A 25 percent import duty might force German carmakers out of America.
The fact that President Trump wants to protect America's manufacturing and industry in general is nothing new and some would say commendable, but this latest announcement hasn't gone down well in Europe. According to Reuters, Trump told French President Emmanuel Macron in April that he intends to push out German automakers from the US altogether. Both the US embassy in Berlin and Macron's office in Paris declined to comment on the report. However, today's announcement that 25% tariffs on steel and 10% on aluminum will begin from midnight will surely draw a response.
The tariffs apply to imports from the European Union, Mexico and Canada.Automakers like BMW, Mercedes-Benz and Volkswagen will be quite nervous at the moment. This news follows last week's decision by the Trump administration to open a trade investigation into imported vehicles, which could potentially impose a 25 % tariff on those cars. Why? The same "national security" grounds used to impose duties on imported metals in March. German automakers also just so happen to control some 90 percent of the US premium car market. They're also the biggest European Union exporters to the US. This isn't the first time Trump has criticized imported German cars.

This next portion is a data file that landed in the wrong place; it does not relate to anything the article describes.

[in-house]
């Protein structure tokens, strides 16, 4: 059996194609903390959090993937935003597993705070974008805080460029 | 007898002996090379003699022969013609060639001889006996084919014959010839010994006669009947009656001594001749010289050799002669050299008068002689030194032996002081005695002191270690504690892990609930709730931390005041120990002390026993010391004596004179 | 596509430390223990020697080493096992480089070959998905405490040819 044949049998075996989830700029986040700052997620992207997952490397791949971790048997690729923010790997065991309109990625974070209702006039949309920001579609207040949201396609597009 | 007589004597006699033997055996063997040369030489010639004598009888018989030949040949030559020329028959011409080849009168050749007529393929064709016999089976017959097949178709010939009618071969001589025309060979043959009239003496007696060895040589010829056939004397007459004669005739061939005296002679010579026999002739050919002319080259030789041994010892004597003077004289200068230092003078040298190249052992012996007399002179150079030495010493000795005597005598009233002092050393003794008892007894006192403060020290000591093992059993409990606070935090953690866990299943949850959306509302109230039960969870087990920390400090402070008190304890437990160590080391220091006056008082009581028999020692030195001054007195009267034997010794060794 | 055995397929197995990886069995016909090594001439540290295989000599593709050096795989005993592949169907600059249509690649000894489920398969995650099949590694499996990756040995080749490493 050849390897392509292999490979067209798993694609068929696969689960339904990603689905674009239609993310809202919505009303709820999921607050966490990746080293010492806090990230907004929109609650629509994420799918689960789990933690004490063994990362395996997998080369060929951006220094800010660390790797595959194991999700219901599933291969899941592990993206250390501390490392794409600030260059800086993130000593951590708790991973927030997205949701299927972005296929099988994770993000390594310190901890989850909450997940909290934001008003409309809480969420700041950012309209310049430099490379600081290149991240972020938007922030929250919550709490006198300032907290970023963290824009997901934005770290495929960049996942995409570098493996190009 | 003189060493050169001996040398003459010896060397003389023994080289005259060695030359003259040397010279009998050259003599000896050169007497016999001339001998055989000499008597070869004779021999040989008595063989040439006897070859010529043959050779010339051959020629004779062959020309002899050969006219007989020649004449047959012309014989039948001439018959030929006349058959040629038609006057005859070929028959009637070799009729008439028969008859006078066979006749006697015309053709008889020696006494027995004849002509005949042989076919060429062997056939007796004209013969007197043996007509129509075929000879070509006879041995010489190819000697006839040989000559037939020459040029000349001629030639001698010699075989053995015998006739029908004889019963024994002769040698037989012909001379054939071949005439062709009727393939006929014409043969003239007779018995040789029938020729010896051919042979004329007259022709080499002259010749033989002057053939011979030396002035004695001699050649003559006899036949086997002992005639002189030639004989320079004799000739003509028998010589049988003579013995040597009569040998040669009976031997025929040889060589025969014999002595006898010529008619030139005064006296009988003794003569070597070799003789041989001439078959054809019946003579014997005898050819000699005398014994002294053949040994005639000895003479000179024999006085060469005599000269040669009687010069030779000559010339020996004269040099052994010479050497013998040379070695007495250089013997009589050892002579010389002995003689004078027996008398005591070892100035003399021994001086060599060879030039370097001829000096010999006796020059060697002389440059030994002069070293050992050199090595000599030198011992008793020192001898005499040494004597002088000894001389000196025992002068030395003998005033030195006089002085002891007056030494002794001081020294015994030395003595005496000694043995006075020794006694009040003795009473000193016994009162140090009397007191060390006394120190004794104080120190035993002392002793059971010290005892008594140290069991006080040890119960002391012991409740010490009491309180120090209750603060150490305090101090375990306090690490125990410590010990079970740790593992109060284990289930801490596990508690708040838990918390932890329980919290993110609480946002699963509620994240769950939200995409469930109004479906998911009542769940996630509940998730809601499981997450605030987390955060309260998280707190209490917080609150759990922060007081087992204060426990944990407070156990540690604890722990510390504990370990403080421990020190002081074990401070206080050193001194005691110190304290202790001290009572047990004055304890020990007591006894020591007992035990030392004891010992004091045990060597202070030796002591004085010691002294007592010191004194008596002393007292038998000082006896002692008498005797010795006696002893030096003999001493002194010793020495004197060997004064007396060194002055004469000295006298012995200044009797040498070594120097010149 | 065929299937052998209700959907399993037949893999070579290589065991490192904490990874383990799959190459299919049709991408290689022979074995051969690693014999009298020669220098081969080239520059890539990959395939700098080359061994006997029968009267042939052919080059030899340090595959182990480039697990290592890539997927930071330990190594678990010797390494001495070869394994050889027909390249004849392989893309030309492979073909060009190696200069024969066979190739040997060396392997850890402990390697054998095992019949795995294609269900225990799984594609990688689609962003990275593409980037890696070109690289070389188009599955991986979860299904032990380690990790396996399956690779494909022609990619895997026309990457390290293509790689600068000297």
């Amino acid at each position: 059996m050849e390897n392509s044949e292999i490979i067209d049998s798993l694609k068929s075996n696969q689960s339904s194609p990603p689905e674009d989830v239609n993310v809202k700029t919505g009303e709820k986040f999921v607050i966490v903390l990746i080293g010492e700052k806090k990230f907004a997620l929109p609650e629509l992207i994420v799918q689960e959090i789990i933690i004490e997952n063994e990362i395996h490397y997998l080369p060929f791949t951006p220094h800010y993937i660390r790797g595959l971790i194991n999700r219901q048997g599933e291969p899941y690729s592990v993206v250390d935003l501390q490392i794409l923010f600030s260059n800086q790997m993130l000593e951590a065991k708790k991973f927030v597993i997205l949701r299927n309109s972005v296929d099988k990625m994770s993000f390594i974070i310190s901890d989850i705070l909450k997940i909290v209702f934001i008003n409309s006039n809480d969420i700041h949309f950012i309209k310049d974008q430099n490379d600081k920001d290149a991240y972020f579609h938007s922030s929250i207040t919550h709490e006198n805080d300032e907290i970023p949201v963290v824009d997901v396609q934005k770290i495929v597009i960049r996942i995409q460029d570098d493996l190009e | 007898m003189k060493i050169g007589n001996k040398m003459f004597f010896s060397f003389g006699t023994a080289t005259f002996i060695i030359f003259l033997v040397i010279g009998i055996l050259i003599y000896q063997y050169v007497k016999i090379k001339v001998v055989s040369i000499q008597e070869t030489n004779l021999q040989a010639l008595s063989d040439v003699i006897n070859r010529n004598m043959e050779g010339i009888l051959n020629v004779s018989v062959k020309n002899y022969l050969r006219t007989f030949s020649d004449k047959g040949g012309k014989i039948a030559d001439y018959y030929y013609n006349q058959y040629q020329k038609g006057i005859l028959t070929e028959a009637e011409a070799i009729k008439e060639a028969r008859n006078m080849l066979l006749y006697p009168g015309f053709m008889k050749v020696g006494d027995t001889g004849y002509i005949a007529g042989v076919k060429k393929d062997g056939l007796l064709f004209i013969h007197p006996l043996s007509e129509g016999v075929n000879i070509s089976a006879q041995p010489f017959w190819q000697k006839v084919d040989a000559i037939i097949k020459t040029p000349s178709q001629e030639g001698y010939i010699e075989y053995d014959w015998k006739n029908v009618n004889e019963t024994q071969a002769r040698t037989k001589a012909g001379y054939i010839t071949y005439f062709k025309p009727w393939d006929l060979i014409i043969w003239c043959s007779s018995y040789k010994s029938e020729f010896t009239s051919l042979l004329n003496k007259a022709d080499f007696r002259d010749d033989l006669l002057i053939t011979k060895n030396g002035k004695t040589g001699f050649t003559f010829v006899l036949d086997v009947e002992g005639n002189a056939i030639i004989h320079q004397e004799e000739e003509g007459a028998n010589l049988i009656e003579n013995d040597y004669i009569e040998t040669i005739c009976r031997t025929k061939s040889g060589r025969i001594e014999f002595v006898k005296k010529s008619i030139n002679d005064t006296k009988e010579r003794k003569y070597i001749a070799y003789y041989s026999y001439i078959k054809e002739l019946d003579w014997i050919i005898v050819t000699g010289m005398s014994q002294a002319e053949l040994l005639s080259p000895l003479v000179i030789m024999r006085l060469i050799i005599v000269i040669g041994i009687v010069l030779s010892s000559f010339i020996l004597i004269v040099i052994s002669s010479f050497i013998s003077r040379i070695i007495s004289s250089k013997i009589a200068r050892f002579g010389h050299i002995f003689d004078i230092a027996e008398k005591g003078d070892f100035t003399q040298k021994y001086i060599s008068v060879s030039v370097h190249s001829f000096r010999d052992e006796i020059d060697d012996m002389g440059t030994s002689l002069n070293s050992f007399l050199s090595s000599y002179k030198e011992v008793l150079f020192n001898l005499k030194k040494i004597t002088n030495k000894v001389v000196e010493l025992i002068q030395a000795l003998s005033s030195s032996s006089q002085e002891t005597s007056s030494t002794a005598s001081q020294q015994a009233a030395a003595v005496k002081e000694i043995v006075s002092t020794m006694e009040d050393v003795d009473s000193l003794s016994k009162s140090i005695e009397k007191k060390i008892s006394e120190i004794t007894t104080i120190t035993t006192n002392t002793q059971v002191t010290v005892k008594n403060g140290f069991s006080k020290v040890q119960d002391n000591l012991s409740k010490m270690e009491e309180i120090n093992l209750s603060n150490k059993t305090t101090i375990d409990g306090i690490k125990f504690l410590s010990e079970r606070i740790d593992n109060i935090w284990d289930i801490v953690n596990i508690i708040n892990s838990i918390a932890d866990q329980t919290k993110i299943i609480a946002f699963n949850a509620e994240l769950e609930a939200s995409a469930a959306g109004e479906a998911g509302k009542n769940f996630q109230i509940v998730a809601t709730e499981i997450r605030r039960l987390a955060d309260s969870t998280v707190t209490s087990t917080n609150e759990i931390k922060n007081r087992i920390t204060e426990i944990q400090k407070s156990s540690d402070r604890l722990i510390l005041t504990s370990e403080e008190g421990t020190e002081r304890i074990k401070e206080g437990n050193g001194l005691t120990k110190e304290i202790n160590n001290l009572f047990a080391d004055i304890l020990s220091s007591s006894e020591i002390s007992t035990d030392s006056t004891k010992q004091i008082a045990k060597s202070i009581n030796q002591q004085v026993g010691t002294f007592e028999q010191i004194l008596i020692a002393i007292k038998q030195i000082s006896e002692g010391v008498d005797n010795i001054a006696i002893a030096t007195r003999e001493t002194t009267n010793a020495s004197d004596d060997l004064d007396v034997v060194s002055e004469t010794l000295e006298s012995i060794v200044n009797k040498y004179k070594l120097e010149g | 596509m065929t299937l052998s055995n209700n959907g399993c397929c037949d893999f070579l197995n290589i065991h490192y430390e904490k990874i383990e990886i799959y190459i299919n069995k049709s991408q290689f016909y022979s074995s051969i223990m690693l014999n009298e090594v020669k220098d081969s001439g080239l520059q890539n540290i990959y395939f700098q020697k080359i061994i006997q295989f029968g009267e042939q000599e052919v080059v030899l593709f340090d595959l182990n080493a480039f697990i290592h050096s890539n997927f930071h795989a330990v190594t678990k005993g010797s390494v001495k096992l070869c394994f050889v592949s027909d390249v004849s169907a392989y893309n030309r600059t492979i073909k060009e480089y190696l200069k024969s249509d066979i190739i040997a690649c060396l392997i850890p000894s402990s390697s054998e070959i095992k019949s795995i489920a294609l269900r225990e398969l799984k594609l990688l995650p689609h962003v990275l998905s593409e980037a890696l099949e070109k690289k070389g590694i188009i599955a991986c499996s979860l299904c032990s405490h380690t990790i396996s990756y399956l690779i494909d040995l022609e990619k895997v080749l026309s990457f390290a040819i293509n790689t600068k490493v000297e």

He previously claimed the business relationship between the US and Germany was an "unfair one-way street." At the time he said a 35% import duty should happen. The new tariffs will hit automakers' production facilities in the US, such as BMW's massive plant in Spartanburg, South Carolina, hard. The United States also accounts for some 30 percent of these German automakers' global sales, so the tariffs will really hurt their bottom line and could well destroy the business case for German car exports to the US. It didn't take long for those affected by Trump's decision to comment.
"Today's decision to proceed with imposing tariffs on Canada, Mexico, and the EU means American consumers will continue to bear the brunt of a trade war with our key economic partners," said American International Automobile Dealers Association (AIADA) President and CEO Cody Lusk. "The decision to forge ahead with these steel and aluminum tariffs will adversely impact the price of consumer goods, including the millions of new vehicles Americans buy each year." The EU has already begun discussing retaliatory measures on Harley-Davidson motorcycles and bourbon imported from the US, but nothing has been finalized as of this writing. One thing's for certain: this trade battle is not over yet.